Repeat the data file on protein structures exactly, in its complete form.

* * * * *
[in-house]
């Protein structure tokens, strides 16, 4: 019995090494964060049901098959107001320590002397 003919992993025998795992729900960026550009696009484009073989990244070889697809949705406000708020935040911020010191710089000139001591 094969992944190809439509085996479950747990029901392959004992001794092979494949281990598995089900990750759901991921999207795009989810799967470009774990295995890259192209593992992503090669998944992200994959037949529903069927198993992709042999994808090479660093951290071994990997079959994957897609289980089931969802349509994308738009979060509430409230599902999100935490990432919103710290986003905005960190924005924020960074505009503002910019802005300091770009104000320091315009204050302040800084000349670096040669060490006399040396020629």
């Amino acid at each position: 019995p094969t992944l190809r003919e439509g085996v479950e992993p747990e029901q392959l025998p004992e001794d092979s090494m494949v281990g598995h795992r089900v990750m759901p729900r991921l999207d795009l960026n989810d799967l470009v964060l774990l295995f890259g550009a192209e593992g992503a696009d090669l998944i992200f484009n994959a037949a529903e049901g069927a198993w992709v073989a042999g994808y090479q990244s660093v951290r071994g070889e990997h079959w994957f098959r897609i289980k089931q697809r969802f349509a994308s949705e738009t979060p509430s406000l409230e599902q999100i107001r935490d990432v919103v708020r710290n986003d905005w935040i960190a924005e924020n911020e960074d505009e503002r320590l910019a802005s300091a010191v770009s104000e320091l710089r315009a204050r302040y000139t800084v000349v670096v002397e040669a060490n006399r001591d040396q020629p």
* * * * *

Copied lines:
[in-house]
């Protein structure tokens, strides 16, 4: 019995090494964060049901098959107001320590002397 003919992993025998795992729900960026550009696009484009073989990244070889697809949705406000708020935040911020010191710089000139001591 094969992944190809439509085996479950747990029901392959004992001794092979494949281990598995089900990750759901991921999207795009989810799967470009774990295995890259192209593992992503090669998944992200994959037949529903069927198993992709042999994808090479660093951290071994990997079959994957897609289980089931969802349509994308738009979060509430409230599902999100935490990432919103710290986003905005960190924005924020960074505009503002910019802005300091770009104000320091315009204050302040800084000349670096040669060490006399040396020629």
């Amino acid at each position: 019995p094969t992944l190809r003919e439509g085996v479950e992993p747990e029901q392959l025998p004992e001794d092979s090494m494949v281990g598995h795992r089900v990750m759901p729900r991921l999207d795009l960026n989810d799967l470009v964060l774990l295995f890259g550009a192209e593992g992503a696009d090669l998944i992200f484009n994959a037949a529903e049901g069927a198993w992709v073989a042999g994808y090479q990244s660093v951290r071994g070889e990997h079959w994957f098959r897609i289980k089931q697809r969802f349509a994308s949705e738009t979060p509430s406000l409230e599902q999100i107001r935490d990432v919103v708020r710290n986003d905005w935040i960190a924005e924020n911020e960074d505009e503002r320590l910019a802005s300091a010191v770009s104000e320091l710089r315009a204050r302040y000139t800084v000349v670096v002397e040669a060490n006399r001591d040396q020629p």